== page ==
4 Hull v. Caldwell (1893), 3 S. Dak, not a verred that the defendants have 451, 51 N. W. R. 100. That the buyer, in any way been disturbed in their in order to recover damages or de- possession of the property. If that feat recovery of the price, must show possession remains undisturbed, their that he has been dispossessed by or title will be perfected by lapse of has yielded to the paramount title, time. If a paramount title is assee Burt v. Dewey (1869), 40 N. Y. serted, the plaintiffs may settle with 283, 100 Am. Dec. 482; O'Brien v. the adverse claimant, or they will be Jones (1883), 91 N. Y. 193; Gross v. answerable in damages on their war. Kierski (1871), 41 Cal. 111; Wanser v. ranty of title, if the defendants shall Messler (1861), 29 N. J. L. 256; Linton be required to deliver up the propv. Porter (1863), 31 Ill. 107; Krumv. erty in response to a claim by one haar v. Birch (1877), 83 Pa. St. 426; who may prove to be the true owner. Close v. Crossland (1891), 47 Minn. So long as the vendee of personal 500, 50 N. W. R. 694.
property remains in undisturbed posIn Johnson v. Oehmig (1891), 95 session, he cannot recover damages Ala. 189, 10 S. R. 657, 36 Am. St. R. in an action on an implied warranty 204, it is said: “In an action by a of title, or set up the want of title in
said: “A vendee, in the case of an executed sale, has no right of action on the implied warranty of title until he is deprived of the possession of the property, and the same principle applies to pleading such warranty as a defense.” “Possibly the owner may never claim and enforce his title, or, if he does, the seller may settle with him. The breach implies no bad faith, and, therefore, is compatible with perfect fair dealing between the parties; and the indemnity is complete by responding therefor after a recovery under the paramount title.”
$ 1796. — What constitutes eviction.-“The rule in cases of warranty, express or implied,” it is further said, “was derived from the analogy to that adopted in cases of covenants of quiet enjoyment in conveyances of real estate. An eviction is an essential prerequisite to a recovery in the latter class of cases. Yet this need not be by process of law. It is enough that on a valid claim made by a third person, under title paramount, the plaintiff voluntarily yielded up possession. If this is done without legal contest, the plaintiff must prove that the title to which he yielded was paramount to that acquired by him under his deed from the defendant. The rule adopted in these cases has been regarded since as the law of the State, and as such applied to like cases. Actions for a breach of war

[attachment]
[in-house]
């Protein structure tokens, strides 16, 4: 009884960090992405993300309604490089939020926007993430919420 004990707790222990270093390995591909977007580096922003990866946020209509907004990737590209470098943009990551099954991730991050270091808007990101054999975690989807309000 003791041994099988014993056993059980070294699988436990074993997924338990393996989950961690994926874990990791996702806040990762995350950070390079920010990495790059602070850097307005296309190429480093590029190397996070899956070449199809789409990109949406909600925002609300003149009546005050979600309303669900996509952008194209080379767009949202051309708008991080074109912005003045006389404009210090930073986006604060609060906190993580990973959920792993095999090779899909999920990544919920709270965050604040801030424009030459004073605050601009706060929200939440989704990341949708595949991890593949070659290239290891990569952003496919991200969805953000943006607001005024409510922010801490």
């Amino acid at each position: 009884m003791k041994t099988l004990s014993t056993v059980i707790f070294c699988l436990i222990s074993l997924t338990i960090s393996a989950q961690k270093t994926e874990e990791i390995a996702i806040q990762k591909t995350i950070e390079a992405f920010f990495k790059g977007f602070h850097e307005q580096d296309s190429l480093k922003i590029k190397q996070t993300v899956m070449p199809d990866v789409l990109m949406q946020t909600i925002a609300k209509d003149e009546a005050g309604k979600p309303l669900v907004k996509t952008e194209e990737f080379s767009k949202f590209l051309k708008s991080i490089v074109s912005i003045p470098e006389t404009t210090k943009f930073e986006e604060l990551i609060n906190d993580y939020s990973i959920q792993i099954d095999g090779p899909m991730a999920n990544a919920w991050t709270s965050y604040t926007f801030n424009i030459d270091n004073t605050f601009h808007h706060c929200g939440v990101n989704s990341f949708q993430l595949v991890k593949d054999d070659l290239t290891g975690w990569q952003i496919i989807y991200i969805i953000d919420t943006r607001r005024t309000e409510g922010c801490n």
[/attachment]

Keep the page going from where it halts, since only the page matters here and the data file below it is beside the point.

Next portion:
his vendor as a defense to an action Ark. 467, 38 Am. Dec. 39; Burt v. for the purchase-money, unless there Dewey, 40 N. Y. 282, 100 Am. Dec. were fraudulent representations 482, and note; 2 Benjamin on Sales made by the vendor in regard to the (Corbin's ed.), secs. 948 and 1347, and title. Such a vendee in peaceable notes. There was no error in suspossession has nothing substantial to taining the demurrer to the second complain of in the fact that the vendor plea." was not the true owner of the prop
1 Case v. Hall, supra. erty. When nothing more is shown 2 Bordwell v. Collie (1871), 45 N. Y. than that he may suffer loss in the fu- 494. See also O'Brien v. Jones (1883), ture, in consequence of the outstand- 91 N. Y. 193. ing claim to the property, he must 3 Citing Greenvault v. Davis, 4 rely upon his war
arranty, and he can- Hill (N. Y.), 643; St. John v. Palmer, not sue thereon until he has suffered 5 Hill, 599. See also Matheny v. damages because of its breach. Case Mason (1881), 73 Mo. 677, 39 Am. R. v. Hall, 24 Wend. 102, 35 Am. Dec. 541. 605, and nota; Sumner v. Gray, 4
ranty, express or implied, upon a sale of personal property are within the same principle in this respect and require the application of the same rule. To hold that a purchaser of personal property must become a wrong-doer by withholding it from the true owner, and compel him to resort to an action for its recovery, to entitle him to redress for a breach of warranty of title, would be absurd. Such a rule cannot be supported by reason or sound policy.” 1